How to Become an Andrologist

Written by

Ray Grant Walden


August 14, 2014



Andrology is a specialty of medicine that is concerned with male health and focuses particularly on conditions that occur in the male reproductive and urological system. Andrologists are specially trained medical doctors that provide care to a variety of male patients.

What does an andrologist do?

Andrologists focus on a variety of male reproductive and urological conditions such as fertility and sexual health. They provide care to male patients typically ranging in ages from the onset of puberty to the elderly. The often treat patients with cancer, erectile dysfunction, infertility, and genital trauma. They perform many different types of diagnostic tests and imaging to determine the cause of the conditions and to help develop the best plan of treatment. They use a variety of treatments such as medication, hormone therapy, and surgery. Many andrologists conduct research to gain a further understanding of the male reproductive system and develop new methods of treatment.

What kind of training does an andrologist need?

Andrologists must complete 4 years of undergraduate education, 4 years of medical school, and residency training. Some hold a doctorate degree in andrology. They must have a solid understanding of the male reproductive and urological systems and related diseases and conditions. Andrologists are also often required to complete internships at facilities that focus on male reproductive health to gain practical experience in the field. Some also complete fellowships for additional training and specialty. Some andrologists specialize on a specific area such as male fertility, male reproductive endocrinology, urology, fertility preservation, and erectile dysfunction. All states require andrologists to be licensed. Andrologists must stay up to date on current advancements in the field and must complete continuing education throughout their careers.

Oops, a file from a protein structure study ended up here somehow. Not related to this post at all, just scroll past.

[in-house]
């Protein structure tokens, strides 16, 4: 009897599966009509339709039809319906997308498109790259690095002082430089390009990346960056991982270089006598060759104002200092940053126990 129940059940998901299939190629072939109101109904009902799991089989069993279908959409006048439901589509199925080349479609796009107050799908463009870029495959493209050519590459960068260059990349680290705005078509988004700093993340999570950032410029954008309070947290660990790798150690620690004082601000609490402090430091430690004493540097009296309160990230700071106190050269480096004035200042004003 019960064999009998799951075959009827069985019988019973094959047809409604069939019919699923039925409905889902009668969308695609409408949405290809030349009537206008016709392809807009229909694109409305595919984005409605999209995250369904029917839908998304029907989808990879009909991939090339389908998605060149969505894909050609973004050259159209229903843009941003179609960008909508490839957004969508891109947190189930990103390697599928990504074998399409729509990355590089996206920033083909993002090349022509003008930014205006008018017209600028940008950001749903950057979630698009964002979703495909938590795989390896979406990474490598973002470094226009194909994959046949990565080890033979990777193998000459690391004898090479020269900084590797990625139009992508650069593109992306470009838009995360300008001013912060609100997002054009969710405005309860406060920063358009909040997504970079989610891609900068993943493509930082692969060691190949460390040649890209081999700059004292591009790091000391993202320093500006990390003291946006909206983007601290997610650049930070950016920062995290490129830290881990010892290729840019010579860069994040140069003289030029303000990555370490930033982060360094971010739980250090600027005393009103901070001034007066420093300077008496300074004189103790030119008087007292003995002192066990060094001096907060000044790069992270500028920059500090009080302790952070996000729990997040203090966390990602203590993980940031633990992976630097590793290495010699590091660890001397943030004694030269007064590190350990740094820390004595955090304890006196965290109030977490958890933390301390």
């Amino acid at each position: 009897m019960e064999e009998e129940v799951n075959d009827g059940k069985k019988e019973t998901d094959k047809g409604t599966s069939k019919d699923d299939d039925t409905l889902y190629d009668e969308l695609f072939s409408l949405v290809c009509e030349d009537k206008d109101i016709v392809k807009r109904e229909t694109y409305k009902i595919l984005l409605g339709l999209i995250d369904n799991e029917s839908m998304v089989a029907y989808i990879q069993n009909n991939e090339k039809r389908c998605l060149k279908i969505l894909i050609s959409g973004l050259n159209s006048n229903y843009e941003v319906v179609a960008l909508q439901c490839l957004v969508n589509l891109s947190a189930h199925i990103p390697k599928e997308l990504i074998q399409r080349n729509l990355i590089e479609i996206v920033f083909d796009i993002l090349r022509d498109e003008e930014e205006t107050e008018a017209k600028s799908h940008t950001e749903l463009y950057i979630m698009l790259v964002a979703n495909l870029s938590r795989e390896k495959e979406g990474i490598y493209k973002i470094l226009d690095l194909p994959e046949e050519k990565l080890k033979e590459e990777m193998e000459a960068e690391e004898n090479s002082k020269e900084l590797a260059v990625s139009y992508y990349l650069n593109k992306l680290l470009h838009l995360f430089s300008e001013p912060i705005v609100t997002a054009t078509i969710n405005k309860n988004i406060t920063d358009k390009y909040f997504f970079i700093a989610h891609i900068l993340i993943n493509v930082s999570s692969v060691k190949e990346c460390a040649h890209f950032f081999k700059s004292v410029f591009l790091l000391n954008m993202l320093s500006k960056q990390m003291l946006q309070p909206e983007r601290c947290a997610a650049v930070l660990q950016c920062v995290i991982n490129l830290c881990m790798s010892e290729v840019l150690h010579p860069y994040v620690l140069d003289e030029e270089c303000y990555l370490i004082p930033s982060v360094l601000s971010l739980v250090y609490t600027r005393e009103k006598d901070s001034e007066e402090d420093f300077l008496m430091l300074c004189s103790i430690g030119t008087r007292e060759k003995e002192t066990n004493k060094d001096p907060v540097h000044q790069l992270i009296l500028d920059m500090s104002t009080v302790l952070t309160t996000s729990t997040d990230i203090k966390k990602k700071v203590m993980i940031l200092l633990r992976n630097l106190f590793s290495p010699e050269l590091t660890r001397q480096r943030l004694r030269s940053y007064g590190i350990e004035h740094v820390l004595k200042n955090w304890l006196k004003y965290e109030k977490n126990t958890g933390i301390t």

What are the prospects for a career as an andrologist?

Employment of all doctors including andrologists is expected to grow faster than average for all professions, increasing 14% through 2016. The aging male population and increased awareness of male reproductive health will drive job growth.

For anyone considering whether and how to become an andrologist, the job prospects should be very good especially for andrologists with advanced training. Many job openings will arise from the need to replace andrologists that retire, transfer, or leave the field for other reasons.

How much do andrologists make?

As of this year, the average annual andrologist salary is $37,000; average annual salaries vary greatly on location, company, education, experience, and benefits.

A career as an andrologist is an excellent choice for individuals with a strong interest in caring for male patients with a variety of reproductive conditions. Andrologists must have a solid understanding of the male reproductive and urological systems and be able to apply that knowledge to many different procedures. Since reproductive health is a sensitive issue, andrologists must be compassionate and tactful and be able to make patients feel comfortable. They must have detail orientation, strong problem solving skills, and the ability to work under pressure. They must be able to make quick decisions during emergency situations.

Becoming an Andrologist Requires Training, Start Today

Are you serious about becoming an Andrologist? Then you need to get the required skills and training to do it! To start your new career, first you must decide what school you want to enroll in, so you need to gather info about potential schools. Use the  College Mouse Degree Search tool  to find the right course and college for you, and get started towards your new dream job today! After you sign up for your course, make sure you fill out and submit the FAFSA so you can take advantage of any financial aid currently available to you!

Written by:  Ray Grant Walden

Ray Grant Walden attended American University College and now lives in Houston. He has enjoyed a very exciting career and has experience in a wide variety of professions, including college counseling.

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  • I highly doubt that an Andrologist makes 37,000 after 10+ years of education. Get your facts right or edit your information properly before posting.

    • Dear Mwenda,

      Thanks for visiting

      College Mouse provides average salary figures, which might explain why the $37,000 figure seems low. We do check our numbers regularly to keep them up-to-date. Having said that, you are right that andrologists in some markets may indeed earn more than this. In fact, a recent search on (December 2015) brought up average salaries of $61,000 for the listed andrologist jobs.

      College Mouse Team

      • I think the salary discrepancy is due to the differences between a laboratory andrologist and the physician andrologist. I just started a career in the medical field and I work with andrologists who are not physicians — instead they process semen for analysis and/or cryopreservation in a fertility clinic. This might be why there is such a low salary for the above MD description.

        • This is correct Amanda. Fertility clinics have andrologists on hand that are Medical Technologists who trained and received certification and licensure to practice. The AAB is one such accrediting agency that certifies laboratory andrologists.